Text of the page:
Blogging is a great way to release your frustrations and can be an interesting detail to put on your résumé. To make it more relevant, it would be great if you can blog about something in your field. You can also polish your web design skills so your employer knows that you have a lot of talent up your sleeve!

Classes

Taking some courses at a local college is a good way to learn new skills or polish up old ones, which will make you a more valuable job candidate. It will also show that you're really serious about continuously improving yourself.

Freelance

Start freelancing or even start your own company while you're out there looking for jobs. A lot of people start their own small business as a way to make extra cash, and even if it isn't related to your field, it shows a lot of initiative and creativity.

Organize Your Job Search in a Simple Way

Shooting out so many job applications that you're not spending time catering your résumé and cover letter to each position is simply counterproductive. However, an efficient job search includes dedicating several hours each day to the employment cause, and ideally this means applying for a handful of jobs each day. Keep track of your daily job search by creating log. Maintain a spreadsheet with the following details and update it at the end of each day.

  • Applications sent — name of positions and companies.
  • Where you found the job.
  • Follow-up status.
  • A section listing the job sites you visited that day.

Organizing your job search will ensure that none of your efforts slip through the cracks, and looking at your full spreadsheet will make you feel accomplished.

Show You Care About the Company

When you're in an interview, try your best to show that you care about the company and how you want to help it grow. Asking questions about promotions or continuously focusing on what you can get out of this job position may be off-putting to your interviewer. Questions about career progression should be asked after you get the job, and after you've been at the job for a good while. The best time to address the topic of promotion is usually during a performance review.

Remember, your interviewer has probably talked to a ton of job candidates, which means she pretty much knows what you're thinking when you ask questions with promotions in mind. She will know why you're asking her how long she's been at her position and how long it took for her to move up. Don't get me wrong, it's OK to bring it up briefly and with finesse, but you need to be really careful about how you phrase it. Be sure not to belabor the point and put less emphasis on what's in it for you, and more on what you can do for the company.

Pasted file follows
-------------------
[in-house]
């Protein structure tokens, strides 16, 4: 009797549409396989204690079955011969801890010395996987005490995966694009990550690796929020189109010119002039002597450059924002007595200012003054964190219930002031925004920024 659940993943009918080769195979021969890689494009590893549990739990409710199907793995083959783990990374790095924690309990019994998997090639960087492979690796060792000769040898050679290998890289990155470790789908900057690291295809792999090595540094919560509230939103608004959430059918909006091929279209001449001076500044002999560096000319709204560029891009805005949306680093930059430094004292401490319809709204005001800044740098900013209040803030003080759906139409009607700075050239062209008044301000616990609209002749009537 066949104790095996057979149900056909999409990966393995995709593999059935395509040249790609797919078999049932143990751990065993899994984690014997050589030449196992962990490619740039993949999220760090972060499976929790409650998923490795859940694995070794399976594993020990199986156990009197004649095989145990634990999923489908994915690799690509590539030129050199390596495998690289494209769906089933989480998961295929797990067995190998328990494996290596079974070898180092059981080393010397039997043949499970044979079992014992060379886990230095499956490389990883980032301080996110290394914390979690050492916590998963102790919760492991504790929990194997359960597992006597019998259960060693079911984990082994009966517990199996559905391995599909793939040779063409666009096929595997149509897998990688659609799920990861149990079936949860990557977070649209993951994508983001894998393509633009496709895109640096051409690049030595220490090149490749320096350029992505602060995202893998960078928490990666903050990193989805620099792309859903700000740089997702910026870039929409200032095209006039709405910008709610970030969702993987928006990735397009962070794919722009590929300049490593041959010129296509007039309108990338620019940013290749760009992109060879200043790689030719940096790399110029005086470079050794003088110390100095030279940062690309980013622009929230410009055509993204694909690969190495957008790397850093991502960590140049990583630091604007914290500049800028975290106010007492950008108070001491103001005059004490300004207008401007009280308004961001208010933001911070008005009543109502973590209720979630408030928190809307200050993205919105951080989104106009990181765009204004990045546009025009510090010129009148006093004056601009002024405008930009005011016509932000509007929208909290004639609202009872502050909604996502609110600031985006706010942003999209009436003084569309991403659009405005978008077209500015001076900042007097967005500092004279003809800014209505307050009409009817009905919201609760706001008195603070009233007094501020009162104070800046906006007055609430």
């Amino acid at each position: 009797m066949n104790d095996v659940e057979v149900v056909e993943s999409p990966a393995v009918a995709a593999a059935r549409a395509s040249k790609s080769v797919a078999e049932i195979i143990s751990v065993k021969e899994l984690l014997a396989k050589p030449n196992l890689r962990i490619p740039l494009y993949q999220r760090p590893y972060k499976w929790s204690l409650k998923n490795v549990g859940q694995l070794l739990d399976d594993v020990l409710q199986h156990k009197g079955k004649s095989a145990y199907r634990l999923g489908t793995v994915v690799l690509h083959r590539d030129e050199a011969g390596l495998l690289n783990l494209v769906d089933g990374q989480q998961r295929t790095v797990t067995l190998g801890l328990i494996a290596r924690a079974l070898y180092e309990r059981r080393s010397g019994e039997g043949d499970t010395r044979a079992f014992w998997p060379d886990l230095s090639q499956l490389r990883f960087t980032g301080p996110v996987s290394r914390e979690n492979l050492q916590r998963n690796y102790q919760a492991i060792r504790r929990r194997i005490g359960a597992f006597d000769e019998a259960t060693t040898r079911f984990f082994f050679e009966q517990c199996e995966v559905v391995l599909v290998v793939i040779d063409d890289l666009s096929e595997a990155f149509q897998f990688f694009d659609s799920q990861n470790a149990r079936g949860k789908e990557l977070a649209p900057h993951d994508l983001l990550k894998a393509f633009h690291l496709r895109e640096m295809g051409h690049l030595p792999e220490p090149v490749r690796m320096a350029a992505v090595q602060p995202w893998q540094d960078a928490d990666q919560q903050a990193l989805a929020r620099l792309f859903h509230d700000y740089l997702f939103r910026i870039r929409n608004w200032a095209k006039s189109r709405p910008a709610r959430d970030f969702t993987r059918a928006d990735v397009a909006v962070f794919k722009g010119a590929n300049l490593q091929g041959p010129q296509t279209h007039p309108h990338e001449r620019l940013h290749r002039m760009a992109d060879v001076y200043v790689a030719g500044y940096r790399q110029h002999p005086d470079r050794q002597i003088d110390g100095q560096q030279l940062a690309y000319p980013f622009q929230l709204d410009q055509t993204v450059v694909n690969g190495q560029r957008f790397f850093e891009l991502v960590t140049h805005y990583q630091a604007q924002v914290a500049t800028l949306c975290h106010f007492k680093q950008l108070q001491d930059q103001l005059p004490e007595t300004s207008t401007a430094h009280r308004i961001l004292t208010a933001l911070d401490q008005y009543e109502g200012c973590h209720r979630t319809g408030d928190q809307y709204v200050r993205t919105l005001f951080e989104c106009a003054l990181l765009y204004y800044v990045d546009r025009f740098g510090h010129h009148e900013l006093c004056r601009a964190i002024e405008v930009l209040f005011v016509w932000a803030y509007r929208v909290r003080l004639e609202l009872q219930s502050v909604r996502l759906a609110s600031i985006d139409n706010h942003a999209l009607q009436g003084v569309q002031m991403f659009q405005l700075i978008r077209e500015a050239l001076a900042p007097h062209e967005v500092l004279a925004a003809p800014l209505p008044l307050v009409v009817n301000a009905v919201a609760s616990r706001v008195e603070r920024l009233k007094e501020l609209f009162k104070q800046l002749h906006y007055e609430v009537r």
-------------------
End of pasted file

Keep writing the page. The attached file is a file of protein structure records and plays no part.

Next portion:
Become a Networking Whiz

There really is an art to networking, and don't worry if your efforts haven't been paying off — workin' your contacts is a skill that can be learned. In this poor job market, people might be a little jaded about strangers reaching out to them for a job, so make sure you're being smart about your approach. Here are some things to start doing in order to become a networking whiz:

Build Up a Relationship Before You Ask for Help

Don't get to know a person because you want to ask them for a job, work on building a relationship with the future possibilities in mind. And even if you don't get a job, perhaps your contact will be able to give you valuable career advice or maybe even make the right introductions. This is also known as having "a knack for spotting future opportunities," Jonathan Kriendler, the founder of an online career management tools site, says. "...companies are like living organisms. Things change constantly. People retire or quit and new projects get launched, so new opportunities are always on the horizon...by putting yourself ahead of the curve, you find out about them in advance rather than after the fact."

Remember Details

Take note of conversations you've had with this person so you'll be able to reference back to them later.

Listen and Learn

Listen "twice as much as you talk." If you're doing more listening than talking, you'll be able to recognize trends and take advantage of them as they're happening or even before they take off.

Share Your Knowledge

Go online and share your expertise with people. Build your name and reputation so others maybe start reaching out to you because of your visibility on the web. Answer questions on LinkedIn groups or check out Quora, which is sort of like a more professional version of Yahoo! answers.